He has soundtracked Bridget Jones’s Diary, Kenneth Branagh’s Hamlet and Harry Potter and the Goblet of Fire - not to mention Brave, the animated Disney adventure set in Medieval Scotland. Now RSAMD alumnus Patrick Doyle is being celebrated in two concerts at Celtic Connections. Interview by Ken Walton
He may be a giant in the world of film music, but it took a punishment exercise at a Glasgow music college for Lanarkshire-born Patrick Doyle to realise that writing music for a living might just be worth a shot.
“I was larking about, nothing serious, and my harmony lecturer, Stanley Thomson, jokingly said ‘OK Doyle, I want a trio for next week.’ I went away and wrote one. I think he was slightly shocked. Even my friends couldn’t believe I had written it.
“But mostly, I surprised myself,” says the 65-year-old, who is in Glasgow this month for two central events at this year’s Celtic Connections celebrating the Academy Award-winning composer who gave us the memorable soundtracks to Harry Potter and the Goblet of Fire, Gosford Park, Kenneth Branagh’s Hamlet and Murder on the Orient Express, Bridget Jones’s Diary and Nanny McPhee, to name but a few.
Tonight, the BBC Scottish Symphony Orchestra will perform the first live UK orchestra screening of the animated Disney hit, Brave, for which Doyle not only wrote the score but also featured as the voice of Martin. Thursday’s orchestral programme, besides examples of his film music, includes two new concert works. “One is a setting of a poem by William Dunbar, Sweet Rose of Virtue, which will feature the Glasgow Phoenix Choir. But the climax of the whole evening will be my new Scottish Fantasy,” he explains.
It’s well over 40 years since Doyle left the Royal Scottish Academy of Music and Drama (now the Royal Conservatoire of Scotland), but success in the music world, let alone the film world, wasn’t instant. He taught initially in a Glasgow secondary school, followed by a decade working in the theatre as a jobbing writer and actor.
Meeting Kenneth Branagh at London’s Renaissance Theatre Company was a critical turning point. “I had already made a decision to focus more on my music, and Branagh was about to make his film of Henry V,” Doyle recalls. “I did something that was so unlike me. I pushed myself and said ‘I’d like to write the score for this.’ I knew it would be a daunting task, but I kept lobbying him and he finally said OK.”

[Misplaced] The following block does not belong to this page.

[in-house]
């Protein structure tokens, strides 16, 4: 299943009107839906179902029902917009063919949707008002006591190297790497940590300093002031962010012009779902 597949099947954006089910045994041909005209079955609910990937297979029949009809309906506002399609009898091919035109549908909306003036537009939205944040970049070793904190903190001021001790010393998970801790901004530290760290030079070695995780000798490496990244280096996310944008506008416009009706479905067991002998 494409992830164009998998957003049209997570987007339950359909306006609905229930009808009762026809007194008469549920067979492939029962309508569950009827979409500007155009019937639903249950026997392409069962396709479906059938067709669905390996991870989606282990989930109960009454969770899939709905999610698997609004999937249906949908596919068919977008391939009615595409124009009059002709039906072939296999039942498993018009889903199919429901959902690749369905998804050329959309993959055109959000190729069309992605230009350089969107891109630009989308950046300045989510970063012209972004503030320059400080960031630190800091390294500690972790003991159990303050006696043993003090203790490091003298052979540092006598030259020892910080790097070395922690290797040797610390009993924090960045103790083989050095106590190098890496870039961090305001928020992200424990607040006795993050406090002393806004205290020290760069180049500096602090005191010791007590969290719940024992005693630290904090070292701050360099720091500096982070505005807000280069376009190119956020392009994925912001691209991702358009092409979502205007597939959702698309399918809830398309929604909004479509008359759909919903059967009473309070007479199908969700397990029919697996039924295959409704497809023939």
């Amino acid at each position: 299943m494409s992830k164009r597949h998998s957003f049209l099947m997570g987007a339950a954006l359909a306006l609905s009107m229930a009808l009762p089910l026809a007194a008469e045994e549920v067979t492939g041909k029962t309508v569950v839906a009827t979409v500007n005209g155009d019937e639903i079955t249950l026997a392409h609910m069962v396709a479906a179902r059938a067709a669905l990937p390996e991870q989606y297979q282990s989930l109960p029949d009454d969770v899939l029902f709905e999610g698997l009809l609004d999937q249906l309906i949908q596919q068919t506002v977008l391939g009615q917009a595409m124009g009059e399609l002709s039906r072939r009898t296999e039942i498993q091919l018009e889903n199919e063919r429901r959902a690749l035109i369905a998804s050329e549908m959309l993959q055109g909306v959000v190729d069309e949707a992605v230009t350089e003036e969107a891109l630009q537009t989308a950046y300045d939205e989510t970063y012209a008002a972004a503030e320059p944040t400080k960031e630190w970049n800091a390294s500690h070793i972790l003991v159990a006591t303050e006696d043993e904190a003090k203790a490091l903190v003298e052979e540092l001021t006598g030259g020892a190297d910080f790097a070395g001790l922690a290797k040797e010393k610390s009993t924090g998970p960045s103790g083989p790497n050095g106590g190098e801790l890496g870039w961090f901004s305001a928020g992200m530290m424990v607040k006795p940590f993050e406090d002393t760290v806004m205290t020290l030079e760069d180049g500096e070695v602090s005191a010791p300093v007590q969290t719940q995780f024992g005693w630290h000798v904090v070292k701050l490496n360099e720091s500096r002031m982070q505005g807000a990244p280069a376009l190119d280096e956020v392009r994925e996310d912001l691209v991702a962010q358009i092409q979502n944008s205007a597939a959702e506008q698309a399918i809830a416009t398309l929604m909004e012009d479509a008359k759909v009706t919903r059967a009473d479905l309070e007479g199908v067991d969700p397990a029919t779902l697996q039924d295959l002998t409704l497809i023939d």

Doyle’s instinct for capturing precisely the right mood and subliminal presence of music in film served him well in the task, but that initial experience had him trembling at the knees. “It was absolutely terrifying,” he recalls. “I walked into the first session to watch the rushes on the big screen and my legs were buckling beneath me. I thought, ‘What have I done?’
“You question yourself throughout your life, but I have this constant urge to push myself, to learn more and be better. So having got through the process of my first film, the next challenge was my second.”
That was the Disney action film Shipwrecked, and Doyle’s order book has never dried up since.
Henry V won him the Ivor Novello Award for Best Film Theme, and his ensuing nominations and major awards are about as numerous as the directors he has collaborated with: among them Brian de Palma (Carlito’s Way), Mike Newell (Donnie Brasco) and Nigel Cole (Calendar Girls). But the Branagh relationship is a recurring theme in Doyle’s 50-plus movie projects.
Next up is Branagh’s fantasy adventure Artemis Fowl, due out later this year, to be followed by music for his new remake of Agatha Christie’s Death on the Nile. “Branagh has a wonderful interest in music,” says Doyle. “He invites you to be part of the whole process. From the very start I felt an instant rapport with him.”
In a movie world inhabited by planet-sized egos, has the affable composer ever come to blows with any director? “I’ve had artistic disagreements, but that’s natural in any job. Generally I get on with anyone” he says.
Doyle’s glitzy lifestyle – he’s inundated with invites to film festivals all round the world – must seem light years away from the 14-year-old Uddingston boy obsessed with Disney’s Fantasia. But this hasn’t stopped him “popping down” to visit his family. “I love coming back to Glasgow, which I do a lot, though it’s a sign of age that I’ve been here too often recently for funerals!”n
Celtic Connections presents the UK premiere of Brave in Concert at Glasgow Royal Concert Hall on 19 January (2pm & 5.30pm), followed on 24 January by Patrick Doyle – A Celebration, featuring the BBC SSO, at the City Halls, Glasgow